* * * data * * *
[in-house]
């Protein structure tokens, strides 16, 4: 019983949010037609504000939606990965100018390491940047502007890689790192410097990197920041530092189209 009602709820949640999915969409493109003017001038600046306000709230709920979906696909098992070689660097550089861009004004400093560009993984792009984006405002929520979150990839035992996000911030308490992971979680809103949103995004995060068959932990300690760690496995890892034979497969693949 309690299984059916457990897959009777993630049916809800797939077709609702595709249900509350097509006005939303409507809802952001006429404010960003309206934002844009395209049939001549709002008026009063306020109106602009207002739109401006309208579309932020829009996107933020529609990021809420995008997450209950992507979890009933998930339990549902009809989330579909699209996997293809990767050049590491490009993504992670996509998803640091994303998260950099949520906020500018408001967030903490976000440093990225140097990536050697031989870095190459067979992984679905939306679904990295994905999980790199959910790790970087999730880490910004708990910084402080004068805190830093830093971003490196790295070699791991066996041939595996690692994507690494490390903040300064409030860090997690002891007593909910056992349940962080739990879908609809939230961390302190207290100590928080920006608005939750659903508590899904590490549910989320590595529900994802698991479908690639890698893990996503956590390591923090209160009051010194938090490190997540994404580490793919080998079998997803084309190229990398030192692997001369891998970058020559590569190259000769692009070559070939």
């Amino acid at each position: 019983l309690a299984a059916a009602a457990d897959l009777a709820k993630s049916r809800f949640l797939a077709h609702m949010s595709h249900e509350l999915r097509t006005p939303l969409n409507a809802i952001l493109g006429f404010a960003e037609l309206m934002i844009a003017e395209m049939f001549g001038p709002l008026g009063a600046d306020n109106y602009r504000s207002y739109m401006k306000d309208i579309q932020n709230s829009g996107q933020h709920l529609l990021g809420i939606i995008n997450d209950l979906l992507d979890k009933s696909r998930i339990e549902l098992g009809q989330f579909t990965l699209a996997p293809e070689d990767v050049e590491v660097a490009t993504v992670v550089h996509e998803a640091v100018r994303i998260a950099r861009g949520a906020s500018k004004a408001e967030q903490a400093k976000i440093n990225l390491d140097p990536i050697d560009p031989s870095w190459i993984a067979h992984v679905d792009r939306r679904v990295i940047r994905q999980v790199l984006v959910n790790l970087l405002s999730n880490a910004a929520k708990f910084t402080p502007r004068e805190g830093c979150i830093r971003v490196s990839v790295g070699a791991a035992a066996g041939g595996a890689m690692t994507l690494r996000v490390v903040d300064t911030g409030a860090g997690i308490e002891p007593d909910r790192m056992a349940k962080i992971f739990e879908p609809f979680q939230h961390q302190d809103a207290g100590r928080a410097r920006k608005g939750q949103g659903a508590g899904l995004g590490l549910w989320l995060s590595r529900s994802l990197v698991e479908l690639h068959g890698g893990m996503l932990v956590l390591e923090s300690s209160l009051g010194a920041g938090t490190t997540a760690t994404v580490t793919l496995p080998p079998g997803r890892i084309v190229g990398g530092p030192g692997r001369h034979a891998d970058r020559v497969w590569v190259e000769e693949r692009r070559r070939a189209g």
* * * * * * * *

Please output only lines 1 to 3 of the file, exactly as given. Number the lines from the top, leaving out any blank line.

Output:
[in-house]
């Protein structure tokens, strides 16, 4: 019983949010037609504000939606990965100018390491940047502007890689790192410097990197920041530092189209 009602709820949640999915969409493109003017001038600046306000709230709920979906696909098992070689660097550089861009004004400093560009993984792009984006405002929520979150990839035992996000911030308490992971979680809103949103995004995060068959932990300690760690496995890892034979497969693949 309690299984059916457990897959009777993630049916809800797939077709609702595709249900509350097509006005939303409507809802952001006429404010960003309206934002844009395209049939001549709002008026009063306020109106602009207002739109401006309208579309932020829009996107933020529609990021809420995008997450209950992507979890009933998930339990549902009809989330579909699209996997293809990767050049590491490009993504992670996509998803640091994303998260950099949520906020500018408001967030903490976000440093990225140097990536050697031989870095190459067979992984679905939306679904990295994905999980790199959910790790970087999730880490910004708990910084402080004068805190830093830093971003490196790295070699791991066996041939595996690692994507690494490390903040300064409030860090997690002891007593909910056992349940962080739990879908609809939230961390302190207290100590928080920006608005939750659903508590899904590490549910989320590595529900994802698991479908690639890698893990996503956590390591923090209160009051010194938090490190997540994404580490793919080998079998997803084309190229990398030192692997001369891998970058020559590569190259000769692009070559070939």
């Amino acid at each position: 019983l309690a299984a059916a009602a457990d897959l009777a709820k993630s049916r809800f949640l797939a077709h609702m949010s595709h249900e509350l999915r097509t006005p939303l969409n409507a809802i952001l493109g006429f404010a960003e037609l309206m934002i844009a003017e395209m049939f001549g001038p709002l008026g009063a600046d306020n109106y602009r504000s207002y739109m401006k306000d309208i579309q932020n709230s829009g996107q933020h709920l529609l990021g809420i939606i995008n997450d209950l979906l992507d979890k009933s696909r998930i339990e549902l098992g009809q989330f579909t990965l699209a996997p293809e070689d990767v050049e590491v660097a490009t993504v992670v550089h996509e998803a640091v100018r994303i998260a950099r861009g949520a906020s500018k004004a408001e967030q903490a400093k976000i440093n990225l390491d140097p990536i050697d560009p031989s870095w190459i993984a067979h992984v679905d792009r939306r679904v990295i940047r994905q999980v790199l984006v959910n790790l970087l405002s999730n880490a910004a929520k708990f910084t402080p502007r004068e805190g830093c979150i830093r971003v490196s990839v790295g070699a791991a035992a066996g041939g595996a890689m690692t994507l690494r996000v490390v903040d300064t911030g409030a860090g997690i308490e002891p007593d909910r790192m056992a349940k962080i992971f739990e879908p609809f979680q939230h961390q302190d809103a207290g100590r928080a410097r920006k608005g939750q949103g659903a508590g899904l995004g590490l549910w989320l995060s590595r529900s994802l990197v698991e479908l690639h068959g890698g893990m996503l932990v956590l390591e923090s300690s209160l009051g010194a920041g938090t490190t997540a760690t994404v580490t793919l496995p080998p079998g997803r890892i084309v190229g990398g530092p030192g692997r001369h034979a891998d970058r020559v497969w590569v190259e000769e693949r692009r070559r070939a189209g």